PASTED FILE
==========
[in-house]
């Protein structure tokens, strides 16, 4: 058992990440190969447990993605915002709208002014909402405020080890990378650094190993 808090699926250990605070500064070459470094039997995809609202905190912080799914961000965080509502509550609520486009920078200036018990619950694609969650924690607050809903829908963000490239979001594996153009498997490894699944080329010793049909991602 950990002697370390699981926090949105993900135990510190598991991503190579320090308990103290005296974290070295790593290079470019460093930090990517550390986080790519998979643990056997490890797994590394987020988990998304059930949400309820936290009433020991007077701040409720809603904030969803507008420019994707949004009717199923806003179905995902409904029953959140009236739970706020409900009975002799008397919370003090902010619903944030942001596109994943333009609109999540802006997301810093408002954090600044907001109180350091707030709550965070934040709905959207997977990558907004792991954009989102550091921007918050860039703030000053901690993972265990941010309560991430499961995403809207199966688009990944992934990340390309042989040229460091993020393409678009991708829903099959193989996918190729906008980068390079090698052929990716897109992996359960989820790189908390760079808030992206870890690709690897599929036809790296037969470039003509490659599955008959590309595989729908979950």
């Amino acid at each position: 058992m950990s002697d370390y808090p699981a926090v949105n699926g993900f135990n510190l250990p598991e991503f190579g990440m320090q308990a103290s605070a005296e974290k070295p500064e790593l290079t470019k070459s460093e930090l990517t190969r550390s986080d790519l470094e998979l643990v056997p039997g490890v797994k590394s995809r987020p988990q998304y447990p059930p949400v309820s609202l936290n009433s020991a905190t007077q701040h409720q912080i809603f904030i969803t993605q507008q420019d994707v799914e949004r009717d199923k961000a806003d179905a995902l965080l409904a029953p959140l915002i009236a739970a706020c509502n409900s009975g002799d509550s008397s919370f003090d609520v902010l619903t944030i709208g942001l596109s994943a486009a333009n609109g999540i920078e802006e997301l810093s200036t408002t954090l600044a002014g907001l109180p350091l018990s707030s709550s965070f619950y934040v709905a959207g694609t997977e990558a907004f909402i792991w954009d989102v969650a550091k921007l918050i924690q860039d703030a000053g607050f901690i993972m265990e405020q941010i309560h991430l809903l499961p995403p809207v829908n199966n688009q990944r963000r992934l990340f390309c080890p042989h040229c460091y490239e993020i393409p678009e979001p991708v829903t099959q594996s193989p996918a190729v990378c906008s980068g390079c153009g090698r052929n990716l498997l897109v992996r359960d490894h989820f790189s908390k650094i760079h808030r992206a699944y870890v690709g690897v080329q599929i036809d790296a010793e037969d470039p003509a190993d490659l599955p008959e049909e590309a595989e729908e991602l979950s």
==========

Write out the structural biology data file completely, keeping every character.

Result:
[in-house]
């Protein structure tokens, strides 16, 4: 058992990440190969447990993605915002709208002014909402405020080890990378650094190993 808090699926250990605070500064070459470094039997995809609202905190912080799914961000965080509502509550609520486009920078200036018990619950694609969650924690607050809903829908963000490239979001594996153009498997490894699944080329010793049909991602 950990002697370390699981926090949105993900135990510190598991991503190579320090308990103290005296974290070295790593290079470019460093930090990517550390986080790519998979643990056997490890797994590394987020988990998304059930949400309820936290009433020991007077701040409720809603904030969803507008420019994707949004009717199923806003179905995902409904029953959140009236739970706020409900009975002799008397919370003090902010619903944030942001596109994943333009609109999540802006997301810093408002954090600044907001109180350091707030709550965070934040709905959207997977990558907004792991954009989102550091921007918050860039703030000053901690993972265990941010309560991430499961995403809207199966688009990944992934990340390309042989040229460091993020393409678009991708829903099959193989996918190729906008980068390079090698052929990716897109992996359960989820790189908390760079808030992206870890690709690897599929036809790296037969470039003509490659599955008959590309595989729908979950």
């Amino acid at each position: 058992m950990s002697d370390y808090p699981a926090v949105n699926g993900f135990n510190l250990p598991e991503f190579g990440m320090q308990a103290s605070a005296e974290k070295p500064e790593l290079t470019k070459s460093e930090l990517t190969r550390s986080d790519l470094e998979l643990v056997p039997g490890v797994k590394s995809r987020p988990q998304y447990p059930p949400v309820s609202l936290n009433s020991a905190t007077q701040h409720q912080i809603f904030i969803t993605q507008q420019d994707v799914e949004r009717d199923k961000a806003d179905a995902l965080l409904a029953p959140l915002i009236a739970a706020c509502n409900s009975g002799d509550s008397s919370f003090d609520v902010l619903t944030i709208g942001l596109s994943a486009a333009n609109g999540i920078e802006e997301l810093s200036t408002t954090l600044a002014g907001l109180p350091l018990s707030s709550s965070f619950y934040v709905a959207g694609t997977e990558a907004f909402i792991w954009d989102v969650a550091k921007l918050i924690q860039d703030a000053g607050f901690i993972m265990e405020q941010i309560h991430l809903l499961p995403p809207v829908n199966n688009q990944r963000r992934l990340f390309c080890p042989h040229c460091y490239e993020i393409p678009e979001p991708v829903t099959q594996s193989p996918a190729v990378c906008s980068g390079c153009g090698r052929n990716l498997l897109v992996r359960d490894h989820f790189s908390k650094i760079h808030r992206a699944y870890v690709g690897v080329q599929i036809d790296a010793e037969d470039p003509a190993d490659l599955p008959e049909e590309a595989e729908e991602l979950s």